ICANN should not passively go along with Verisign’s selfish goal of extending its unfair monopoly over the internet’s most popular top-level domain name.
Others in the industry chose to express that the proposed contract does not even attempt to normalize the rules governing .com with the rules almost all other gTLDs must abide by.
Donuts, in its comment, said that the more laissez-faire .com regime actually harms competition, writing:
It is well known that new gTLDs and now many other legacy gTLDs are heavily vested with abuse protections that .COM is not. Thus, smaller, less resource-rich competitors must manage gTLDs laden (appropriately) with additional responsibilities, while Verisign is able to operate its domains unburdened from these safeguards. This incongruence is a precise demonstration of disparate treatment, and one that actually hinders effective competition and ultimately harms consumers.
It points to numerous statistics showing that .com is by far the most-abused TLD in terms of spam, phishing, malware and cybersquatting.
The Business Constituency and Intellectual Property Constituency had similar views about standardizing rules on abuse and such. The IPC comment says:
The continued prevalence of abusive registrations in the world’s largest TLD registry is an ongoing challenge. The terms of the .com registry agreement should reflect that reality, by incorporating the most up-to-date features that will aid in the detection, prevention and remediation of abuses.
The European NGO Alliance for Child Safety Online submitted a comment with a more narrow focus — child abuse material and pornography in general.
Enasco said that 41% of sites containing child abuse material use .com domains and that Verisign should at least have the same regulatory regime as 2012-round gTLDs. It added:
Verisign’s egregious disinterest in or indolence towards tackling these problems hitherto hardly warrants them being rewarded by being allowed to continue the same lamentable
I couldn’t find any comments that were in unqualified support of the .com contract renewal, but the lack of any comments from large sections of the ICANN community may indicate widespread indifference.
The full collection of comments can be found here.
The US National Telecommunications and Information Administration has formally thrown its weight behind the community-led proposal that would remove the US government, itself in effect, from DNS root oversight.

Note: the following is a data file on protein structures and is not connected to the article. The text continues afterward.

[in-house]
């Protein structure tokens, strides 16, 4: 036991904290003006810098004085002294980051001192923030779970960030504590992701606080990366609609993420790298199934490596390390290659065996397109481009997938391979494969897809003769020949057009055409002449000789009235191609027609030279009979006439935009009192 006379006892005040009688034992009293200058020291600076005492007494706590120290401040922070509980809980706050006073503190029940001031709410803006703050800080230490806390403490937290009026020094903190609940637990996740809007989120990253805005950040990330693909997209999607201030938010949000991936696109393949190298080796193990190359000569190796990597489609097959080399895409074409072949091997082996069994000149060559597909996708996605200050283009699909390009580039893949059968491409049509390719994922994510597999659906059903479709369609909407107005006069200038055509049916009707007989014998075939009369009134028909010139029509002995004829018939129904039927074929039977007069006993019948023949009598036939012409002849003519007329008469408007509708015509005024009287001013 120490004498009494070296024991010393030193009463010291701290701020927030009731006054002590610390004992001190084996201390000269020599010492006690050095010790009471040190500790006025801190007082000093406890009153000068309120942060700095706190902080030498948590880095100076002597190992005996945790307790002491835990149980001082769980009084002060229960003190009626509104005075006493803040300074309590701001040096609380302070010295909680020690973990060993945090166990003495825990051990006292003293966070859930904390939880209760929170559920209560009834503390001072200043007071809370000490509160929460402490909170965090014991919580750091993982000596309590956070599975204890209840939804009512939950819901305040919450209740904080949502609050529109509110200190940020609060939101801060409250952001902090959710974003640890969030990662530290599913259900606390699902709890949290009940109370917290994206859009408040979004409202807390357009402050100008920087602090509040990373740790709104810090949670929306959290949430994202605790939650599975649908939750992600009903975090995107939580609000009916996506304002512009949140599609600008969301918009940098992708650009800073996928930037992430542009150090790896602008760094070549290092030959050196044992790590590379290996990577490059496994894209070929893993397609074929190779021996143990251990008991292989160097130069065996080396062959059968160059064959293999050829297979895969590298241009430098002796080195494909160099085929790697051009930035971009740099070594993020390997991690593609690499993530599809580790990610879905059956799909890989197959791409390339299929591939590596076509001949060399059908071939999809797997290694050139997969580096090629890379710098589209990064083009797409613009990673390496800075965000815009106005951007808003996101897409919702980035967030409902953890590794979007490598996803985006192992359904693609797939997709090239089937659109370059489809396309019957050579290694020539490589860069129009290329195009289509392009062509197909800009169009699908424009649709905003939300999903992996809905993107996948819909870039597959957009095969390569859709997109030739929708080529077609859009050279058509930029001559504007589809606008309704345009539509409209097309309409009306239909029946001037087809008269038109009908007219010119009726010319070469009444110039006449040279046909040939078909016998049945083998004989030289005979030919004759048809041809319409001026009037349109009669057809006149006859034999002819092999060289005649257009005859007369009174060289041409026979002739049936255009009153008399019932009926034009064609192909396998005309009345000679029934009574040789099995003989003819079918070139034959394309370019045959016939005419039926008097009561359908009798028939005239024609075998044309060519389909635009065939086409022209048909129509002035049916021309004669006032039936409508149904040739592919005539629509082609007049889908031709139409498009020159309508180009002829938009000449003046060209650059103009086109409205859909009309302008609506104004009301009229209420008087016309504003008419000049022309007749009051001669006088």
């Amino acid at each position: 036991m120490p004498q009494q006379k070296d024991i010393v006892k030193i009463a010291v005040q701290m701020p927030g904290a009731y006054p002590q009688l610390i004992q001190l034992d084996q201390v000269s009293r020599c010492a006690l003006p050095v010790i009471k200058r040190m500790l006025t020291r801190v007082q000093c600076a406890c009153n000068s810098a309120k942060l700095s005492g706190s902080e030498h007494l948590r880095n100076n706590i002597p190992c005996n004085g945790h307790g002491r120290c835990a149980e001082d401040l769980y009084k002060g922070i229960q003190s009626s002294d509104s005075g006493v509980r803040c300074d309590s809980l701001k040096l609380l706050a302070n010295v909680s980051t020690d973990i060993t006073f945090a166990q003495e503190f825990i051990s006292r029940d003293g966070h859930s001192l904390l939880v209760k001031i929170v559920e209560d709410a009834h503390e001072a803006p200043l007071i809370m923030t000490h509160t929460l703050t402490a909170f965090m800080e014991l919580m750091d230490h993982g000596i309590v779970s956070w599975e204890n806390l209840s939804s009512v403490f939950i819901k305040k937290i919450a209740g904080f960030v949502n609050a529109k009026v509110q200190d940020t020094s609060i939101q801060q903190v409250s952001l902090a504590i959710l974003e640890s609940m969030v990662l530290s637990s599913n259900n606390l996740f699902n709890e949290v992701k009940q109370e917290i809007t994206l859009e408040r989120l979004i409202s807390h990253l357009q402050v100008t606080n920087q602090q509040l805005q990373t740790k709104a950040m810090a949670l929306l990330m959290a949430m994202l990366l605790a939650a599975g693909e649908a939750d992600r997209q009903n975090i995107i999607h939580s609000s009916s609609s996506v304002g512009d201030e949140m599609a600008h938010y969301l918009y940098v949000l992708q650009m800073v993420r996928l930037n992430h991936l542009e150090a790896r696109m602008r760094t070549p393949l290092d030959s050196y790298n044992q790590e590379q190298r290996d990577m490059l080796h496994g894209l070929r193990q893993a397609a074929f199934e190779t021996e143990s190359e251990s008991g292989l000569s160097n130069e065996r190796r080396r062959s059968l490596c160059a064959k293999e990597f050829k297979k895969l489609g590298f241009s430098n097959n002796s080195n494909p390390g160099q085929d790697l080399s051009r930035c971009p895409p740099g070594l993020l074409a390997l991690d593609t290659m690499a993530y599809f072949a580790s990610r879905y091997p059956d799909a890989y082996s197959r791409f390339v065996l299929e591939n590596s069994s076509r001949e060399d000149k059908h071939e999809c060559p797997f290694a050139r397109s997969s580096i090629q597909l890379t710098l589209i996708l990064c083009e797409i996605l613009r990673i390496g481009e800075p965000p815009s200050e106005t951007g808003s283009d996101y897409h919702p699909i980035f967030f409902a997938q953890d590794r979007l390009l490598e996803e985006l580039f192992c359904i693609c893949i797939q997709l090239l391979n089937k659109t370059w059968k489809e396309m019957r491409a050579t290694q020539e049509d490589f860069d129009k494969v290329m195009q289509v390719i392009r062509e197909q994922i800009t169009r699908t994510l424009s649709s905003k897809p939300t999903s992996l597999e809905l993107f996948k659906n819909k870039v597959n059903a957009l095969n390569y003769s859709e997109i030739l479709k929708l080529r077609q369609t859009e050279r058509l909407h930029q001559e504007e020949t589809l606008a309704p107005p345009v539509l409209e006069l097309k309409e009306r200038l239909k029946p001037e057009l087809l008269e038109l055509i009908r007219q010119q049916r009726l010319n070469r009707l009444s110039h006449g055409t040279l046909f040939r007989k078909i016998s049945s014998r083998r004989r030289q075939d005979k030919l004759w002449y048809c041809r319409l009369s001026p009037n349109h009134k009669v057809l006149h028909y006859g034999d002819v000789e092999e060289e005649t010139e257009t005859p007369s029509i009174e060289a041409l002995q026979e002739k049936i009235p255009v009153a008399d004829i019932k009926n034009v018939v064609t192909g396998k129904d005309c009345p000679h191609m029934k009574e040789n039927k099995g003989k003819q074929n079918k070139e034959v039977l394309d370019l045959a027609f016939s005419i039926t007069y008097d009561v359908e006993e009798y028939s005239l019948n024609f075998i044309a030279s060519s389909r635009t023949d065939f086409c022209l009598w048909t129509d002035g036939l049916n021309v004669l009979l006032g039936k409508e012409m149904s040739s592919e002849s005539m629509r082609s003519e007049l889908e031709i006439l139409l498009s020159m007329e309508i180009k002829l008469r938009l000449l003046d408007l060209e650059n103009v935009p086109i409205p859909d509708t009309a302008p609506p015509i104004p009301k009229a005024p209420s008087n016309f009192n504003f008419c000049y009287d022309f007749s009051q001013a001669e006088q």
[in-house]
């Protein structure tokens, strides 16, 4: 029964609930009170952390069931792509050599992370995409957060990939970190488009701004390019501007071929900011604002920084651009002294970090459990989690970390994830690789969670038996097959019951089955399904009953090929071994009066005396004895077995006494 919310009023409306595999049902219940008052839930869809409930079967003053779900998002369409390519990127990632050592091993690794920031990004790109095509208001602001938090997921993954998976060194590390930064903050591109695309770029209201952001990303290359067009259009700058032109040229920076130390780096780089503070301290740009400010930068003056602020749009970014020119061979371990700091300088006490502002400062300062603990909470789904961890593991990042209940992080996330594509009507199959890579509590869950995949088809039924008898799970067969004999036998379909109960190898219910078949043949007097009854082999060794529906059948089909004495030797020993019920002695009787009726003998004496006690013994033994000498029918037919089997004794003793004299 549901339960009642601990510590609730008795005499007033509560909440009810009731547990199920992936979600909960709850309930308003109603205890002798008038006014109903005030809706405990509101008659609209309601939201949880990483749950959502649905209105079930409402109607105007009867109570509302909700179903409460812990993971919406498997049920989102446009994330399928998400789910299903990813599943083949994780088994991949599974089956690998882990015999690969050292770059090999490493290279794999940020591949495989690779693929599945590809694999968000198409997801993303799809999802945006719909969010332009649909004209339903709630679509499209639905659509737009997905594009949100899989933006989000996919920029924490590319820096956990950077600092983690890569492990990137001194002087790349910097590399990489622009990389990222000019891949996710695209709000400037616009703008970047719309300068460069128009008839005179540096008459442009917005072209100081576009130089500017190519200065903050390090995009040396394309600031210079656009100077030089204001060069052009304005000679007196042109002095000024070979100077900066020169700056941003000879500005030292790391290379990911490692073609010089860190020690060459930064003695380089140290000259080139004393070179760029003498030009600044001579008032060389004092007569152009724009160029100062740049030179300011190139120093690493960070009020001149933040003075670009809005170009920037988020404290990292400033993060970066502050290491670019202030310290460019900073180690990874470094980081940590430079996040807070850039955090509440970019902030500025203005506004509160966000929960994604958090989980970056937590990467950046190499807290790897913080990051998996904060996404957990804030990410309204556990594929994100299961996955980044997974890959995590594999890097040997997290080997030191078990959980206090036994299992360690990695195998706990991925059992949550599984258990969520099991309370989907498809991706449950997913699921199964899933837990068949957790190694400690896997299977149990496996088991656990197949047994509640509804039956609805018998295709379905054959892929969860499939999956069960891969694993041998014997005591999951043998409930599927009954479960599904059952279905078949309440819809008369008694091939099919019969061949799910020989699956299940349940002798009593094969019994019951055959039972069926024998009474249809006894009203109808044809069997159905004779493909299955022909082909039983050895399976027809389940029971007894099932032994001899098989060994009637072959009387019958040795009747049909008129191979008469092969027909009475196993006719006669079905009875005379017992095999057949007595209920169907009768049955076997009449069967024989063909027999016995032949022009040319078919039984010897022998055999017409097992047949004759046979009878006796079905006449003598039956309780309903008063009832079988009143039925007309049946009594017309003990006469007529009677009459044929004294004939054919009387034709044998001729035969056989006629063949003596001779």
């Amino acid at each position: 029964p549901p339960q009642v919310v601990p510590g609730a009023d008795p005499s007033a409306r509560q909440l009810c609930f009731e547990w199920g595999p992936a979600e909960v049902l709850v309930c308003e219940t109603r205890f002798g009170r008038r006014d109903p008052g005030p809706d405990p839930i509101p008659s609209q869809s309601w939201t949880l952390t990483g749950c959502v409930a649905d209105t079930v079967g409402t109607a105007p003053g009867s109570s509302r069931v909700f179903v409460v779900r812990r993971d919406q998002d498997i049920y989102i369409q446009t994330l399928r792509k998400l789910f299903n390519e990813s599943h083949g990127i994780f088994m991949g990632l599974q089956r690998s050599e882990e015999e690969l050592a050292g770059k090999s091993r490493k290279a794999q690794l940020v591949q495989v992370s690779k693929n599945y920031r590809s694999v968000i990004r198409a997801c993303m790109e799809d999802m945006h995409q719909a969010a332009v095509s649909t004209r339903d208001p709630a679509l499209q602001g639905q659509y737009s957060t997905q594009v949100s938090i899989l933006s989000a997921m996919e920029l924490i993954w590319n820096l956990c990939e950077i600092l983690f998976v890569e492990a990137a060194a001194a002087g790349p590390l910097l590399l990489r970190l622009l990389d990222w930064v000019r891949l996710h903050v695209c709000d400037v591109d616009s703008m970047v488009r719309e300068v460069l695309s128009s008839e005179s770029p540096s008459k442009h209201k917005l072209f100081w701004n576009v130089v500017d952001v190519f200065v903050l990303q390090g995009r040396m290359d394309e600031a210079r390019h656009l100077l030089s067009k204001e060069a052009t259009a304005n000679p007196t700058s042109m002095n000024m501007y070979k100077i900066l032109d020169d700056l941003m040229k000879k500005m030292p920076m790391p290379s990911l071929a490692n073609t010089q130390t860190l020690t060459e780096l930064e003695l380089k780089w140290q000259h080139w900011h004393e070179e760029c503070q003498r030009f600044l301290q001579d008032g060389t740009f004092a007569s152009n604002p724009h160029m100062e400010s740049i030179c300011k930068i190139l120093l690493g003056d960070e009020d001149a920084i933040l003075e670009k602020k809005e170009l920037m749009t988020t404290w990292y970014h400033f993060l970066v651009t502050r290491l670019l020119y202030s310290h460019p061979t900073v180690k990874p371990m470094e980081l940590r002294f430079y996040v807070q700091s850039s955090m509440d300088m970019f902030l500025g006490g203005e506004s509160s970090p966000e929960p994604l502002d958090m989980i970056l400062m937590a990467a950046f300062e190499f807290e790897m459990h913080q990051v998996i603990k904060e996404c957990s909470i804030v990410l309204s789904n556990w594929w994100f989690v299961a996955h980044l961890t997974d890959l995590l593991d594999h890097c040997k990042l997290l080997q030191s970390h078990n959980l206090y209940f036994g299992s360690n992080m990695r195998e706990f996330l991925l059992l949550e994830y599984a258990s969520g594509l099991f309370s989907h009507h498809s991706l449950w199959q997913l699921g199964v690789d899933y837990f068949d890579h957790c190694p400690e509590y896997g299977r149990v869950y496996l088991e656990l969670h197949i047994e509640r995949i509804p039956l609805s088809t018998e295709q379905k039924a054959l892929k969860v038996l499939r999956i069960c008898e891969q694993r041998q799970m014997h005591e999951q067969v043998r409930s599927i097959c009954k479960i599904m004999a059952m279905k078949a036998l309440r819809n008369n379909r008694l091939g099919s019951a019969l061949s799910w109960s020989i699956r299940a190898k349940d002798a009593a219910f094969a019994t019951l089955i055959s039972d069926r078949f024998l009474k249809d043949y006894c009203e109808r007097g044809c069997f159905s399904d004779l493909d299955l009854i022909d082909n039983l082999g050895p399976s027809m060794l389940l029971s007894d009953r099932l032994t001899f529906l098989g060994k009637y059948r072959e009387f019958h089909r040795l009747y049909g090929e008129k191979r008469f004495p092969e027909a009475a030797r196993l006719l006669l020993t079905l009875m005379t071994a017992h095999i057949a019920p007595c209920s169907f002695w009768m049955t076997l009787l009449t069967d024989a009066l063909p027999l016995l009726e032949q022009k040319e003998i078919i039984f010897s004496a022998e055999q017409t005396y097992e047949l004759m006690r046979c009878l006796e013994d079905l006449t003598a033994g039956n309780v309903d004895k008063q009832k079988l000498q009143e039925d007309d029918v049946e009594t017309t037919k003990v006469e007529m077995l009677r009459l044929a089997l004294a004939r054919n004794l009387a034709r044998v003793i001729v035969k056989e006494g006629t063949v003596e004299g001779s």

Assistant secretary Larry Strickling held a press conference this afternoon to confirm the hardly surprising development, but dodged questions about a Republican move to scupper the plan in Congress.
The IANA transition plan, which was developed by the ICANN community over about two years, meets all the criteria NTIA had set out in its surprise 2014 announcement, Strickling confirmed.
Namely, NTIA said in a press release that the the plan would:
- Support and enhance the multistakeholder model;
- Maintain the security, stability, and resiliency of the Internet DNS;
- Meet the needs and expectations of the global customers and partners of the IANA services; and
- Maintain the openness of the Internet.
Probably more importantly, NTIA agrees with everyone else that the plan does not replace NTIA’s role with more government meddling.
US Sen. Ted Cruz and Rep. Sean Duffy see things differently. They yesterday introduced the Protecting Internet Freedom Act, which would stop the transition going ahead.
Strickling said that NTIA has been talking to Congress members about the transition, but declined to “speculate” about the new bill’s likelihood of success.
“We’ve been up on the Hill doing briefings and will continue to do so with any member that wants to talk to us,” he said.
Currently, NTIA is forbidden by law from spending any money on the transition, but that prohibition expires (unless it is renewed) at the end of the current federal budget cycle.
The plan is to carry out the transition after that, Strickling said.
The current IANA contract expires September 30. It may be extended, depending on how quickly ICANN and Verisign proceed on their implementation tasks.
The US National Telecommunications and Information Administration has waded into the ICANN accountability debate, possibly muddying the waters in the process.
In a blog post last night, NTIA head Larry Strickling said that community proposals for enhancing accountability were not yet detailed enough, and had not reached the desired level of consensus, for the NTIA to support them.
He urged everyone involved to simplify the proposals and to work on areas where there is still confusion or disagreement.
The comments were directed at the Cross Community Working Group on Enhancing Accountability (CCWG), a diverse volunteer committee that has been tasked with coming up with ways to improve ICANN accountability after the US government severs formal oversight of the IANA functions.